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3.6 Identify the Declaration of Independence, the Constitution, and the Bill of Rights as key American documents.


external image Agregateur_Poietique.gifSee Massachusetts frameworks 5.16 and USI.3 for more on the Declaration of Independence and important American documents.


The Declaration of Independence: July 4, 1776
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  • Stated that men have "inalienable rights" that the founding fathers felt had been violated by Great Britain
  • Believed that everyone "endowed by their Creator" had the right for "life liberty and the pursuit of happiness"
  • Stated that the people have a right to cut ties with a government that they feel is unjust
  • Stated that the colonists had endured sufficient amounts of intolerable acts that deemed their separation from its mother country justifiable
  • Listed the acts and laws that Great Britain had passed that many colonists disagreed with
  • Stated that the British should not be surprised by the colonies' announcement because they had been warned numerous times that their acts were intolerable

Multimedia.pngClick here to listen to the Declaration of Independence sung by the Fifth Dimension

Multimedia.pngClick here to view a short video on The Declaration of Independence, "America the Story of Us: Declaration of Independence"

primary_sources.PNGClick here to read the history of the Declaration of Independence and click here to read it

Click here to read different annotations to the Declaration of Independence, using historical context, principles, and a glossary.

lessonplan.jpgClick here for lesson plans and activities on the Declaration of Independence
timeline2_rus.svg.pngClick here for a timeline of the Declaration of Independence

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The Constitution: 1787

In 1787, a group of men met to write the Constitution. We call these men the Framers of the Constitution.
Some of the famous Framers included George Washington, Benjamin Franklin, James Madison, and Alexander Hamilton. The document they created frames the laws and government of the United States.

The Bill of Rights was the first ten changes made to the Constitution.

primary_sources.PNGClick here to read the Constitution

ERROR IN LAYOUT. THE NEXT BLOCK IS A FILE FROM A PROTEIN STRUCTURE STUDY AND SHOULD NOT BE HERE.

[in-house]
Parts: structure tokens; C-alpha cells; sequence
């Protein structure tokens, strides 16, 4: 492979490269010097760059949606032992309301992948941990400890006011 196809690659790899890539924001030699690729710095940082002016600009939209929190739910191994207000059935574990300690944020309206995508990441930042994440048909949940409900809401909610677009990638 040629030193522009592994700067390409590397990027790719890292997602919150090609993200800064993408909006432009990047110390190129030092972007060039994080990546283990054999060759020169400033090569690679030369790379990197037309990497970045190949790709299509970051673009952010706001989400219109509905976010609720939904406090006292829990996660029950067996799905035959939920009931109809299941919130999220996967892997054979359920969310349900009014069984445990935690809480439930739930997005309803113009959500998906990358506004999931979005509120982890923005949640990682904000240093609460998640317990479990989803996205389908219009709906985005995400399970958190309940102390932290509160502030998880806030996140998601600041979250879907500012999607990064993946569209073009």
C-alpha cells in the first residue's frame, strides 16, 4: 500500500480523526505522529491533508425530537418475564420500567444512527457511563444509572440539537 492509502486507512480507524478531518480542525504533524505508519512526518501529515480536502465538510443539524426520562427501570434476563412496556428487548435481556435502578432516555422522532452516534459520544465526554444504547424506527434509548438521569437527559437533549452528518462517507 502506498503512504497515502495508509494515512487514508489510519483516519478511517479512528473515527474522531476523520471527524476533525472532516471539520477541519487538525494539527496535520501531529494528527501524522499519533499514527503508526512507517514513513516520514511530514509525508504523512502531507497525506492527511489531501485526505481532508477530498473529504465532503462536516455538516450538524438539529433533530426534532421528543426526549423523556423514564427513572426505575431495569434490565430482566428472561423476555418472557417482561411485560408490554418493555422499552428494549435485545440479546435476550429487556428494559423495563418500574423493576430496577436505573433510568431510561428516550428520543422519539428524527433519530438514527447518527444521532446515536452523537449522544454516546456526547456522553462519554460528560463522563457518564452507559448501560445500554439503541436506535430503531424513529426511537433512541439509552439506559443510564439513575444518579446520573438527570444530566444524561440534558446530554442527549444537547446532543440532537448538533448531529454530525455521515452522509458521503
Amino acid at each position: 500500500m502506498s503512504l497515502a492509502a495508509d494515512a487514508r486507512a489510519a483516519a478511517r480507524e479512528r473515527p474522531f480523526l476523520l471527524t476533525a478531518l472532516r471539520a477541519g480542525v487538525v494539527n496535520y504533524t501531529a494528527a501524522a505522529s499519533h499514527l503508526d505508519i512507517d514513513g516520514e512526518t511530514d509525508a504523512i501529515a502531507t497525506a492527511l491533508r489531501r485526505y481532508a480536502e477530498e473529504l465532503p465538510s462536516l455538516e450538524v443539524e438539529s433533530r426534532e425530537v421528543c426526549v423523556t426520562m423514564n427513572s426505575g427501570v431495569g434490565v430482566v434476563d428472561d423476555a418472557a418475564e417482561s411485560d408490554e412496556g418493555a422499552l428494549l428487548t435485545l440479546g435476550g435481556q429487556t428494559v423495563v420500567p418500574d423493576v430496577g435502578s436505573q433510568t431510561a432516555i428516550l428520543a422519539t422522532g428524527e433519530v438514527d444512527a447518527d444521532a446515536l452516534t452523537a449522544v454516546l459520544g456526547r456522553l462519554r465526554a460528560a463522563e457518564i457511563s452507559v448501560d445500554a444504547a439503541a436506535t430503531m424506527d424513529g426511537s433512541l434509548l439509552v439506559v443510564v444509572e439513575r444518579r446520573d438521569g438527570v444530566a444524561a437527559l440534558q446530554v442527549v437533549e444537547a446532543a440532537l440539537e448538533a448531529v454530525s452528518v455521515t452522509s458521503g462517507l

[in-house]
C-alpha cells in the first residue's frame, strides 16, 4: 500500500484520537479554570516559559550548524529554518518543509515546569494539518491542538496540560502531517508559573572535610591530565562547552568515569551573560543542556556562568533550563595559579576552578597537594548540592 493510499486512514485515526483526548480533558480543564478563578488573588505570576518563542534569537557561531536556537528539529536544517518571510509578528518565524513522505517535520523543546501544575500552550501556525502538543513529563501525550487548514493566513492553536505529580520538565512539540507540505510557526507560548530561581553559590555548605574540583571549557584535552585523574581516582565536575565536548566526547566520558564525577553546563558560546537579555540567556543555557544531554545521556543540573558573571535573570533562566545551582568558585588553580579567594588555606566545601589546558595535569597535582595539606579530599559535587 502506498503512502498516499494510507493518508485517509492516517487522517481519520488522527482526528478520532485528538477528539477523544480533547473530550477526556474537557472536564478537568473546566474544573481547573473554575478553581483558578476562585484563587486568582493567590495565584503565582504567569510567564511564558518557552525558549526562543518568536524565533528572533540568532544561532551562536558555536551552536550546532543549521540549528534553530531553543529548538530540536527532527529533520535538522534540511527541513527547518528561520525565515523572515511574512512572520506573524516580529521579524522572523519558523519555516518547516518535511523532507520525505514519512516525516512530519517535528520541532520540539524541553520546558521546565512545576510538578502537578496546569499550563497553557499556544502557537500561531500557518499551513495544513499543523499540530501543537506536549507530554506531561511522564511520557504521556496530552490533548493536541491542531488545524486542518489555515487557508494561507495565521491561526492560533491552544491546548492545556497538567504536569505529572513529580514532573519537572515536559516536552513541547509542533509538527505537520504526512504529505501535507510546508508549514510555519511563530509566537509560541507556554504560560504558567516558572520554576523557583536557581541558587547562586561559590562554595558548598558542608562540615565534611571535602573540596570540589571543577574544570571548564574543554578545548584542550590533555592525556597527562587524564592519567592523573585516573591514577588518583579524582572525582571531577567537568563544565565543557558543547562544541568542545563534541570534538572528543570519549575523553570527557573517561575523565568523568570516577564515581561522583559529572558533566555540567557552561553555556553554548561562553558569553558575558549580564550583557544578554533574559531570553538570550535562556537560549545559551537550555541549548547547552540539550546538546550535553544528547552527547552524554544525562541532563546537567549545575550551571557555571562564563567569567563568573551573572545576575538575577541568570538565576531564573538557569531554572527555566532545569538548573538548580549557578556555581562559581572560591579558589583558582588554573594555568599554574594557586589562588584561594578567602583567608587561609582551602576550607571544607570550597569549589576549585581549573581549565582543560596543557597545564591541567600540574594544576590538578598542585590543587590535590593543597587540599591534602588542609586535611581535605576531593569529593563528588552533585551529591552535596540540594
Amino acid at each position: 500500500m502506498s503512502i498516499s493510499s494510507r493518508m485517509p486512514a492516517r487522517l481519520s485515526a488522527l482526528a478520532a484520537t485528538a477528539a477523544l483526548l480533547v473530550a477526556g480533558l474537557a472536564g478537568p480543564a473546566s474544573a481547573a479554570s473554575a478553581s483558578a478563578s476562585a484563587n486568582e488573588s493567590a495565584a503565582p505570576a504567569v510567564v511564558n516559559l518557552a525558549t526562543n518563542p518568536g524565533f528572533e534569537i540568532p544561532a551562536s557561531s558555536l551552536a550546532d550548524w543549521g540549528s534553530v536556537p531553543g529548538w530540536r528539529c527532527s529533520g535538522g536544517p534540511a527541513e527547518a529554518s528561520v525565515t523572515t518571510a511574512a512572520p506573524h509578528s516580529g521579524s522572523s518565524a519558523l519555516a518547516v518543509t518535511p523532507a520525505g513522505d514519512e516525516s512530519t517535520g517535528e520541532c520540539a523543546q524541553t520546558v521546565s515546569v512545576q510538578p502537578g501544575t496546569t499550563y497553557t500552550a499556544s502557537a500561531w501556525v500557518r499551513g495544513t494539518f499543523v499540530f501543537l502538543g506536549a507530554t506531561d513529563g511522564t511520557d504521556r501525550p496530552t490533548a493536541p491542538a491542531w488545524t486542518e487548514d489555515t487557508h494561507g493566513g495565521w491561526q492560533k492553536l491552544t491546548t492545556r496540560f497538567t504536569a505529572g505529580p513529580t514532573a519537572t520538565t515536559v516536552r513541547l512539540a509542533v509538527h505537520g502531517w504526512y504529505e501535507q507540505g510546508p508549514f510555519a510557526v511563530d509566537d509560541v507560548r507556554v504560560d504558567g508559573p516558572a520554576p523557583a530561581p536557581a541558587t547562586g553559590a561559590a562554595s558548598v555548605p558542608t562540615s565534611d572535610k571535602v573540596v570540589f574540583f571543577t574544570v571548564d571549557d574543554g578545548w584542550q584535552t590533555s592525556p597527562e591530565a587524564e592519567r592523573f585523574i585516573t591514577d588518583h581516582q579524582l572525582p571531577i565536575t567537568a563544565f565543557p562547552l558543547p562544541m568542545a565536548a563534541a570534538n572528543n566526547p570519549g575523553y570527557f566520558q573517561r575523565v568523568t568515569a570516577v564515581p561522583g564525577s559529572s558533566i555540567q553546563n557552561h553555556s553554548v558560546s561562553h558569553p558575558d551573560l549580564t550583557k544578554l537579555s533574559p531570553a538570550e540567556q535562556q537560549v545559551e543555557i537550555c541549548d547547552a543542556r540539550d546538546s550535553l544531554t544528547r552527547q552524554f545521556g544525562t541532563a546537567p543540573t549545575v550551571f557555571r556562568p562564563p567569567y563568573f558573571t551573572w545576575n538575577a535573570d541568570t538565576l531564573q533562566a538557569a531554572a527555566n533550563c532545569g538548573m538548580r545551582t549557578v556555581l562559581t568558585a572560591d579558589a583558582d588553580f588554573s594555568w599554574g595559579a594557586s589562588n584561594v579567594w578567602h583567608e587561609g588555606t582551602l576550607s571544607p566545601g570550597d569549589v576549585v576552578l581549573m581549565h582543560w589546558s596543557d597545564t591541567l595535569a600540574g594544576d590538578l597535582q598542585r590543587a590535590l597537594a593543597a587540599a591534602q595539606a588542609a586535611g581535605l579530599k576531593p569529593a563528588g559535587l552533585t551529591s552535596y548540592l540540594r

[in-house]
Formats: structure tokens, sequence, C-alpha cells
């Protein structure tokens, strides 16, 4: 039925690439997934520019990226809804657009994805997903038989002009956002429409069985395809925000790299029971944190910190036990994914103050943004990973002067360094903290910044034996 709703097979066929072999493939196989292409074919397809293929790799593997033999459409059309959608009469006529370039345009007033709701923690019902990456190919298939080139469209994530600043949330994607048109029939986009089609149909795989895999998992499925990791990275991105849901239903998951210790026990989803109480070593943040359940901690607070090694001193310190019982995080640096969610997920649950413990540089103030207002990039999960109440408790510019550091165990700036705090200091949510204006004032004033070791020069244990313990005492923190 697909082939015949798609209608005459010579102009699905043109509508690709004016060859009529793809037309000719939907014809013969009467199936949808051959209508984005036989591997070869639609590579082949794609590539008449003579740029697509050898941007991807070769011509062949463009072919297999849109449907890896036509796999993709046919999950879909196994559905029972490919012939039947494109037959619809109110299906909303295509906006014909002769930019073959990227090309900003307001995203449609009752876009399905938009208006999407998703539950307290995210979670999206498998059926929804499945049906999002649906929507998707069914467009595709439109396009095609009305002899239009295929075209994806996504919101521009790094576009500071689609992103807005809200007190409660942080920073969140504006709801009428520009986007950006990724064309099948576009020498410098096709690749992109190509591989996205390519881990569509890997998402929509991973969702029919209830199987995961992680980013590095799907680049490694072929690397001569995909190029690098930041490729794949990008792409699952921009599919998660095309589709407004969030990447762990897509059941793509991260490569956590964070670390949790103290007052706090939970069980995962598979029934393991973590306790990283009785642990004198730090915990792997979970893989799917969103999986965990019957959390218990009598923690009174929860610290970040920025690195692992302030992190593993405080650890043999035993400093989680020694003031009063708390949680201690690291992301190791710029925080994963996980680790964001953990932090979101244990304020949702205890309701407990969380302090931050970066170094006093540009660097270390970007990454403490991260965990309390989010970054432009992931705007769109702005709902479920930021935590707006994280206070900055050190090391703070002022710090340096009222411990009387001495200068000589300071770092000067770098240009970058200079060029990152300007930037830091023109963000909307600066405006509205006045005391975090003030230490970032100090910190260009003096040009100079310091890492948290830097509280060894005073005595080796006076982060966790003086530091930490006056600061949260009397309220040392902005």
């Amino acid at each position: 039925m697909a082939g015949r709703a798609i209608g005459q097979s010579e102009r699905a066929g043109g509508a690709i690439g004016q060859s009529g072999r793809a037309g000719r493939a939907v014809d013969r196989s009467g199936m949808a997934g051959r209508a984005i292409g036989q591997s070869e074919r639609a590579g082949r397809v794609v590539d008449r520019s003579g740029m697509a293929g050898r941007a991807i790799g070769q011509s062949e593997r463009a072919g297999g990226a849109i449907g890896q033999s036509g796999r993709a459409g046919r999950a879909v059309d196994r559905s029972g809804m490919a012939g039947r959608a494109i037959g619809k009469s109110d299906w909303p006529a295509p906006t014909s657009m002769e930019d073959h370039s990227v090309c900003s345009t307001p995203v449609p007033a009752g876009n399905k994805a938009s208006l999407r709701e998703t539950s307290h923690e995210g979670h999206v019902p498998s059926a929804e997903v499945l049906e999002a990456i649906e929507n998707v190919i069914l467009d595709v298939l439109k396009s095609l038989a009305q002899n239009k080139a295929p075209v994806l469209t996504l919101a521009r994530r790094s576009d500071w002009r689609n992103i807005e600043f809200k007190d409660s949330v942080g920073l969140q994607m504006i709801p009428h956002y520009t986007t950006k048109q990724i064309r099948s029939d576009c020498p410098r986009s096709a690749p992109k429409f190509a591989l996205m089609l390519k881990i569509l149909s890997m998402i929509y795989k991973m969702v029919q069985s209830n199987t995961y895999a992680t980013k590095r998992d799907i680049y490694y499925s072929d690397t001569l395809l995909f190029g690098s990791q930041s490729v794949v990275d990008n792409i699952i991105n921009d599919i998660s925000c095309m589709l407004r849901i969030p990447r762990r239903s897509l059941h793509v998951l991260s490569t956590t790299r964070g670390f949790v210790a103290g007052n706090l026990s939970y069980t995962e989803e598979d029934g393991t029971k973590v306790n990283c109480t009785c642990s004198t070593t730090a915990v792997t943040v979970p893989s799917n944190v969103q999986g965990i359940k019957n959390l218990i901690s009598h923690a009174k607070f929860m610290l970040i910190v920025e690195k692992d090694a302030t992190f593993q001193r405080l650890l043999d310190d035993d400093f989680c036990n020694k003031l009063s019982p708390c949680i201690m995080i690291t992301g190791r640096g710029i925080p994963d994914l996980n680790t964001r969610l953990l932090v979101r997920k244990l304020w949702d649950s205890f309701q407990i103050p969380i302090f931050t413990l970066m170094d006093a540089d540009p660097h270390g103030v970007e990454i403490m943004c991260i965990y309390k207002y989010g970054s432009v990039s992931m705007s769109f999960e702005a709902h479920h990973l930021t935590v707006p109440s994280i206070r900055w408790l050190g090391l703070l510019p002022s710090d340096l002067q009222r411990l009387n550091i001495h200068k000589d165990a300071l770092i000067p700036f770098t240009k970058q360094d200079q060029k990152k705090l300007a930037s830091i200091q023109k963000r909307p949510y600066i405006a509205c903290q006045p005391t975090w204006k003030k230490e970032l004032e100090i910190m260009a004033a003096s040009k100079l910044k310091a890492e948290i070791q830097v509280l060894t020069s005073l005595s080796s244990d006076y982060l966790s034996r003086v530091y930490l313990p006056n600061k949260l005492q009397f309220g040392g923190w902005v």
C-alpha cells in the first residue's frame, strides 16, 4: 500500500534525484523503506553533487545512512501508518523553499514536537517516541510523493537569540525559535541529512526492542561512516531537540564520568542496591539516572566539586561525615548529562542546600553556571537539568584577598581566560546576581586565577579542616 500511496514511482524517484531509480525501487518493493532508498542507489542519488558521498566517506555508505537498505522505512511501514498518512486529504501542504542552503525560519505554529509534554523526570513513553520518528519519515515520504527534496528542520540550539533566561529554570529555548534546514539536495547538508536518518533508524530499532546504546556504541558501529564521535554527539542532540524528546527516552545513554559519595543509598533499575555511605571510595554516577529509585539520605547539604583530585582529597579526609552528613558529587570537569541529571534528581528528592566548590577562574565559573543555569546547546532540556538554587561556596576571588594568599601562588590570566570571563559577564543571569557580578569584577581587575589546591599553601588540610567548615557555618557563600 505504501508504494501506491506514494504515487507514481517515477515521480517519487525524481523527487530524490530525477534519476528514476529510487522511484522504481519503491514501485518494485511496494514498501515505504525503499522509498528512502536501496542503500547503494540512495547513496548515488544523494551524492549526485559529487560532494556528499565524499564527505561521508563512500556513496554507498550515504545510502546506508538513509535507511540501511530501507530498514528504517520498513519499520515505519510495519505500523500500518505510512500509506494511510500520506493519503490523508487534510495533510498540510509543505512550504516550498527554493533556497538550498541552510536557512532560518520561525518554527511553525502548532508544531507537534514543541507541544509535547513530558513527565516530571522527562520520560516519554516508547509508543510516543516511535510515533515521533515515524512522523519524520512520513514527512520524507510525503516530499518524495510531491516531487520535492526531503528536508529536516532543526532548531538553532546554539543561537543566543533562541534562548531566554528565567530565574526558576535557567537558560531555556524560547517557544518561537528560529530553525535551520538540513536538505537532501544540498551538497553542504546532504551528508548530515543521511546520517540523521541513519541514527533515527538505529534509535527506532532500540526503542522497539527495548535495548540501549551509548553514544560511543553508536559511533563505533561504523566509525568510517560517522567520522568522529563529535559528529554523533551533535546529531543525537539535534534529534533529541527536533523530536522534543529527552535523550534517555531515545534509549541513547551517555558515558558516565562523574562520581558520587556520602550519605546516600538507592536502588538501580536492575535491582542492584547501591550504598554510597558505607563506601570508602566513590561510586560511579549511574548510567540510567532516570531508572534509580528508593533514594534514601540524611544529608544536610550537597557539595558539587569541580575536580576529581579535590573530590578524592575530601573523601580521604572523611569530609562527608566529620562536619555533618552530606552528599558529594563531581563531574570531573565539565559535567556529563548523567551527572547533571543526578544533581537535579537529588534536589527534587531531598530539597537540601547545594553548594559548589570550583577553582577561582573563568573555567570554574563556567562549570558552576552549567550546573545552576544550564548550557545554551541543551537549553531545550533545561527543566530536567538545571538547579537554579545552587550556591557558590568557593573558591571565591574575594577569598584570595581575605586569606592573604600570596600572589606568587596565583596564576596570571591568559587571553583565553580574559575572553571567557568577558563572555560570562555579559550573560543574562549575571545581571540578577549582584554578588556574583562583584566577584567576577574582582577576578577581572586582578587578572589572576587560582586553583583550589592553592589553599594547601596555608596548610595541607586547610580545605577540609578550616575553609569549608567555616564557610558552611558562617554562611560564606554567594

Click here to read an annotated version of the Constitution
timeline2_rus.svg.pngClick here for a timeline of the Constitution

Multimedia.pngSee Schoolhouse Rock's version of the preamble to the Constitution
game_icon.svg.pngClick here to play "Madison's Notes are Missing" a game in which you attend a Constitutional Convention and investigate the questions they considered.
game_icon.svg.pngPlay the Constitution match game here.


lessonplan.jpgClick here for a lesson plan on the Constitution.
lessonplan.jpgClick here for activities and quizzes on the Constitution from the Bill of Rights Institute.



The Bill of Rights:

  • The Bill of Rights were added to the constitution to protect the rights of the American people and to limit the power of government.
    One of the Founding Fathers, George Mason, felt that the Bill of Rights would serve and important purpose in calming the American people.
    One of the Founding Fathers, George Mason, felt that the Bill of Rights would serve and important purpose in calming the American people.
  • One of the "Founding Fathers" George Mason felt that listing natural rights would serve to calm down the people who were fearful of a powerful central government.
  • It was also used as a bargaining chip, for in many ways it helped convinced the Anti-Federalists to ratify the Constitution.
  • Here are the declared freedoms in the Bill of Rights:
  1. Freedom of speech, religion, an the press.
  2. Right to bear arms.
  3. No soldier should be quartered, or lawfully placed in the home of a citizen during time of peace.
  4. Security against unlawful searches or seizures.
  5. Right to a trial if accused, no self-incrimination required, no double-jeopardy.
  6. The right to a speedy and public trial.
  7. The right to a trial by jury.
  8. Excessive bail, fines, and cruel and punishment will not be imposed.
  9. Then naming of certain constitutional rights are not meant to deny others retained by the people.
  10. Powers not mentioned in the Constitution will be given to the states or the people.


Here are some ideas for worksheets and activities on the Constitution provided by enchantedlearning.com

lessonplan.jpgClick here, here and here for lesson plans on the Bill of Rights.

game_icon.svg.pngClick here for a Bill of Rights game.
timeline2_rus.svg.pngClick here for a timeline of the Bill of Rights.